B.C. politicians voice concerns over polygamy in Bountiful
Jan. 27, 2006
Dirk Meissner, Canadian Press
ReligionNewsBlog.com • Saturday January 28, 2006
The provincial Liberal government and Opposition New Democrats are saying they want to help women escape Bountiful.
But the newly elected federal Conservatives appear to be adopting a hands-off approach to the community where allegations of child brides, sexual assaults and immigration scams abound.
A spokesman for Kootenay-Columbia Conservative MP Jim Abbott said there is nothing new to say about Bountiful, which is located in his riding.
The spokesman said Abbott, who has held the riding for 13 years, made several statements about Bountiful during the recent election campaign.
“Bountiful jurisdiction is 80 per cent provincial and 20 per cent federal, but `enforcement’ of any law or regulation must be zero per cent political,” Abbott said in a statement published last month in the Creston Valley Advance.
It’s estimated about 1,000 people live in Bountiful, located minutes from the southeastern B.C. community of Creston, near the B.C.-Idaho border.
The residents are members of The Fundamentalist Church of Jesus Christ of Latter Day Saints, headquartered in the twin towns of Hildale, Utah and Colorado City, Arizona.
The church teaches plural marriage is essential if its members are to be glorified in heaven.
In 1947, four families from the church settled near Creston, forming the nucleus of the Bountiful commune.
Local provincial politicians say they’ve been hearing complaints from constituents concerned about the quality of life among Bountiful residents, especially its women and children.
“I think it’s a big concern all around the province if there are young women that are being brought here from United States and being married to older men,” said B.C. Liberal Bill Bennett, whose East Kootenay riding is near but does not include Bountiful.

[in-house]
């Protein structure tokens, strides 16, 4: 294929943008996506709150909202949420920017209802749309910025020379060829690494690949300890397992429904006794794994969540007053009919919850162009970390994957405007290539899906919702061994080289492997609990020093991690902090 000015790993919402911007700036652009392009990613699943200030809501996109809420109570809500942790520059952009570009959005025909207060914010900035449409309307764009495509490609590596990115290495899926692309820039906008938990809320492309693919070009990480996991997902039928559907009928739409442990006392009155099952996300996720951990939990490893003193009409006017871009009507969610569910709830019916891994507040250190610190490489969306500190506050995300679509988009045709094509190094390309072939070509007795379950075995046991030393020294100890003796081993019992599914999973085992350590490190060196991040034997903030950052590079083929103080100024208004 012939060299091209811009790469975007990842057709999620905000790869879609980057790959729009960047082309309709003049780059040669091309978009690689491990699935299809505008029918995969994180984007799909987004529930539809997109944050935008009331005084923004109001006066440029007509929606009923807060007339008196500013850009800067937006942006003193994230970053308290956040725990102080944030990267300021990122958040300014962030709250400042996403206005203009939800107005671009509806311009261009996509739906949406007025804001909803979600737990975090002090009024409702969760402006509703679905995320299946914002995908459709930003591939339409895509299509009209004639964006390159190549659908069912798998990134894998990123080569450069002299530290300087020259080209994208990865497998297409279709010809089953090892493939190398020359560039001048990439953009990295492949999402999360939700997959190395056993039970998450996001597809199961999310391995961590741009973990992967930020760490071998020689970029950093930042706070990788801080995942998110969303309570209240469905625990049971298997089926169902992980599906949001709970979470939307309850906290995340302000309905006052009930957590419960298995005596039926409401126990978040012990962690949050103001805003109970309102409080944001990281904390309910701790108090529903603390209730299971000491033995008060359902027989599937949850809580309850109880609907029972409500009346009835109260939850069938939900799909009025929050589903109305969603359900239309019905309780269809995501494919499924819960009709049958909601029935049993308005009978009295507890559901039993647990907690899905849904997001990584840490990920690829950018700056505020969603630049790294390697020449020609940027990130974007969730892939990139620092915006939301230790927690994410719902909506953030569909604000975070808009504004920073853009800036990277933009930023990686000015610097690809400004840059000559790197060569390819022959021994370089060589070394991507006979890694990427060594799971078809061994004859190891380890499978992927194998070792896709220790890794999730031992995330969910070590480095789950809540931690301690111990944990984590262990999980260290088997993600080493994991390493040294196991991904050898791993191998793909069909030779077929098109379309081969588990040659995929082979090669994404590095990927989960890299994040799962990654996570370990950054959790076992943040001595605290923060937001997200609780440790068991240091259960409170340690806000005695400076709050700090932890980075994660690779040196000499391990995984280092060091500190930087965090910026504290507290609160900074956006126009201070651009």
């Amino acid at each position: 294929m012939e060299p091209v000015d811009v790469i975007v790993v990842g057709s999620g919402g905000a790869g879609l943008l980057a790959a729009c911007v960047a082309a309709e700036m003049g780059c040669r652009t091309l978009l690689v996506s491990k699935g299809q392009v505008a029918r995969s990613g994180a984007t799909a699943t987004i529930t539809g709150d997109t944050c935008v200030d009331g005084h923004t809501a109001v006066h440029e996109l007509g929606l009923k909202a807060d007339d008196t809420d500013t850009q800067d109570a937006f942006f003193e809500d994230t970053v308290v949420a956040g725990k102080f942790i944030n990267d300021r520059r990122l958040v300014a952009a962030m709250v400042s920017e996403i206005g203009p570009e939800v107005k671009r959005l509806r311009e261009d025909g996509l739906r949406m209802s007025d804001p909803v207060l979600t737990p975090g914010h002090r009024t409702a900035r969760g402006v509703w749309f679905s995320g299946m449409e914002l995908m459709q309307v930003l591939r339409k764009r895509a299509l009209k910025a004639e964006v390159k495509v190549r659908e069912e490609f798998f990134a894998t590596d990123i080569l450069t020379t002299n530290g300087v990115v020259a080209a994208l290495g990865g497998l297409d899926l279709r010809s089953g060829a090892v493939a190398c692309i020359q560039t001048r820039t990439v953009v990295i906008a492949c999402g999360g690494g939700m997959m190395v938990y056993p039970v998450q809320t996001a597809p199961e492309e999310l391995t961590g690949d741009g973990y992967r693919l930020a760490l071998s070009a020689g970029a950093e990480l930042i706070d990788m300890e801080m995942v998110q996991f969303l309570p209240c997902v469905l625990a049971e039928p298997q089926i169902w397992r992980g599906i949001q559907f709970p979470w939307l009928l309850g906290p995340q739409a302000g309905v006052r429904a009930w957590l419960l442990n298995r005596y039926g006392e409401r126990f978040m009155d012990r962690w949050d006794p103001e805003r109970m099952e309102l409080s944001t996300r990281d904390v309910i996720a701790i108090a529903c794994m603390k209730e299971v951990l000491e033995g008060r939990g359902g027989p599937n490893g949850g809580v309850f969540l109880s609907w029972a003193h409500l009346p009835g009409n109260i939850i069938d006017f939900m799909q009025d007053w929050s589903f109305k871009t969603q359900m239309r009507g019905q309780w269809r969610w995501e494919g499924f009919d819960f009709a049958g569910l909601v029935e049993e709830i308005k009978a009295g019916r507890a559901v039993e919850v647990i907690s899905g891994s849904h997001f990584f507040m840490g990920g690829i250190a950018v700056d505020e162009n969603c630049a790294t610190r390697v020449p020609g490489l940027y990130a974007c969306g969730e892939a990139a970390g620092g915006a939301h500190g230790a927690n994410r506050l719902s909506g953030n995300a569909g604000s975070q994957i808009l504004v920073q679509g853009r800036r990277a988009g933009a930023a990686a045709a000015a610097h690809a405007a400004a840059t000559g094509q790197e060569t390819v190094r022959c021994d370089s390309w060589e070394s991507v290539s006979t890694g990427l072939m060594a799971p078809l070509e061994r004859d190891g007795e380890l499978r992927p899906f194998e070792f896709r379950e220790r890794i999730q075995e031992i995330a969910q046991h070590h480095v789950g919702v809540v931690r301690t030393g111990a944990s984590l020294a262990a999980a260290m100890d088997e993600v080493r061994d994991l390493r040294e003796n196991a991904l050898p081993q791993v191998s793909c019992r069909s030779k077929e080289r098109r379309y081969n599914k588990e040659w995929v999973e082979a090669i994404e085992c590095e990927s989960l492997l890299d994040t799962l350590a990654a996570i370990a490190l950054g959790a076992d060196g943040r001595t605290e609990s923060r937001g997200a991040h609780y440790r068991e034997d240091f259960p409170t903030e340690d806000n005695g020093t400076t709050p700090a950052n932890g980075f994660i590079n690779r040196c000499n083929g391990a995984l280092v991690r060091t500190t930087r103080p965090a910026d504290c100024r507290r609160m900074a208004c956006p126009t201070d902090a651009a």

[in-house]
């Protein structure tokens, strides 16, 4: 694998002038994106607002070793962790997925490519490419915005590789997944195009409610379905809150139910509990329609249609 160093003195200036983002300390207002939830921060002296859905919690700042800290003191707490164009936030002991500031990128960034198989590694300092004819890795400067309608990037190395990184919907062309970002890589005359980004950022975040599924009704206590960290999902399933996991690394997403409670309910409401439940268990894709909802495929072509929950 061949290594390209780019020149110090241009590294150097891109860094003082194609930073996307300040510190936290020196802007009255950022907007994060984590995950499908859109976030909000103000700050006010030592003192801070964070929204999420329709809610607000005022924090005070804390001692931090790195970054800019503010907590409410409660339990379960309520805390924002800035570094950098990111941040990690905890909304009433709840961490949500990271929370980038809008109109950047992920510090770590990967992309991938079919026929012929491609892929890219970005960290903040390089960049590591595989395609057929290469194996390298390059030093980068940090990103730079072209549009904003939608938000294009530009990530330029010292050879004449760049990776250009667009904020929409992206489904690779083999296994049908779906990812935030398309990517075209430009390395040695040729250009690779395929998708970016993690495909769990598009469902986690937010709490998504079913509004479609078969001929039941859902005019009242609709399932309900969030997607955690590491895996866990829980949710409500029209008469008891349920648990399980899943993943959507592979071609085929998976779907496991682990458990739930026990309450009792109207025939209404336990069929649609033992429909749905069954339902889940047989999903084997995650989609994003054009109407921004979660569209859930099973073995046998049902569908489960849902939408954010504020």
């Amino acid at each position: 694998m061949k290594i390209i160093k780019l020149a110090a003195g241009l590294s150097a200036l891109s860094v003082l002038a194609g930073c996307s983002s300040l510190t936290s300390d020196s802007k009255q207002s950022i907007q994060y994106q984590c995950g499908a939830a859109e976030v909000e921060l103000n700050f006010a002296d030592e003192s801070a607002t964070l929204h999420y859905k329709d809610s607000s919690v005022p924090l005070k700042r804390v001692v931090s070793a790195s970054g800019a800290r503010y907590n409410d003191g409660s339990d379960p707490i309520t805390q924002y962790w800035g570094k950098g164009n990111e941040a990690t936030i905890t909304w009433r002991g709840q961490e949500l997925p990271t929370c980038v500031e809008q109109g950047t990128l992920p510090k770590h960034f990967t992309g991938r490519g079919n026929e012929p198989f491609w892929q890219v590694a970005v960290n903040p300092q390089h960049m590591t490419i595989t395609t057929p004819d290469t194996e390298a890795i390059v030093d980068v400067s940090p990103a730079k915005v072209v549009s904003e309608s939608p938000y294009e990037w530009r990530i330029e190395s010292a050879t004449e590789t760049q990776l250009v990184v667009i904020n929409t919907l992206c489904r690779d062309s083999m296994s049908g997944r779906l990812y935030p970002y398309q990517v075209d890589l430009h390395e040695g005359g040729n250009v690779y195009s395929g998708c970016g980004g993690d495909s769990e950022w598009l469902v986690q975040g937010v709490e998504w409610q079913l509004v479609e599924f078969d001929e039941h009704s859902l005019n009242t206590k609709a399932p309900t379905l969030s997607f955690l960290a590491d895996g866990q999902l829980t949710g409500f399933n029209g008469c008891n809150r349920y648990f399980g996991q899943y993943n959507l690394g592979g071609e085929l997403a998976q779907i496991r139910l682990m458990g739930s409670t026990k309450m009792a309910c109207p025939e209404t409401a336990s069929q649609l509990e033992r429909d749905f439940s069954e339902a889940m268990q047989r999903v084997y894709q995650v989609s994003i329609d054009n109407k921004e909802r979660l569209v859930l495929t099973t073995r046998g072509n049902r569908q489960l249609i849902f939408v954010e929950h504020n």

NDP MLA Corky Evans, whose Nelson-Creston riding includes Bountiful, said he senses a willingness for political adversaries in the Kootenay region to drop their differences in an effort to help people who feel trapped in Bountiful.
“There’s the beginning of a kind of critical mass of interest and also the beginning of discourse between governments, municipal, provincial and federal and between political parties,” said Evans.
“It is a 50 or 60 year issue. It requires that people get along and row in the same direction.”
Evans said he’s had private and public discussions about Bountiful with members of Campbell’s Liberal government, including Bennett, Attorney General Wally Oppal and Education Minister Shirley Bond.
“On the question of Bountiful and polygamy, I think that partisan politics is inappropriate because it’s too complicated and we can’t resolve it unless we work together.,’ he said.
Bennett, a member of Premier Gordon Campbell’s cabinet, has been invited to Bountiful. He said he will accept the invitation but intends to tell women who want to leave that they can get help.
“I think that there are women and children in Bountiful who want to leave,” he said. “There are many women and children in Bountiful who want to stay.
“But for those who want to leave I want to understand what it is that we can do better to help them integrate into the mainstream community.”
Winston Blackmore, one of the spiritual leaders in Bountiful, invited Bennett to visit. Blackmore is reported to have numerous wives and dozens of children.
Oppal met with Utah Attorney General Mark Shurtleff late last year in Vancouver to share strategies on polygamy.
Shurtleff said his state has done a lot of work to make women in the secretive, closed communities feel safe enough to come forward and give testimony.
Oppal said that’s something B.C. must do, considering allegations that women and children in plural families in Bountiful are being abused.
Canadians view the practice of polygamy in Bountiful as offensive and abhorrent to community values, Oppal said.
Evans said he hoped the fact Bountiful is in a Tory government MP’s riding will increase Ottawa’s interest in what happens there.
Creston Mayor Joe Snopek said welcomes the heightened political interest but said he favours a social services investigation as opposed to a criminal probe.
“Let the doctors and people who are experts at that go in, unannounced, and do a review of what’s happening rather than send in the RCMP,” he said.
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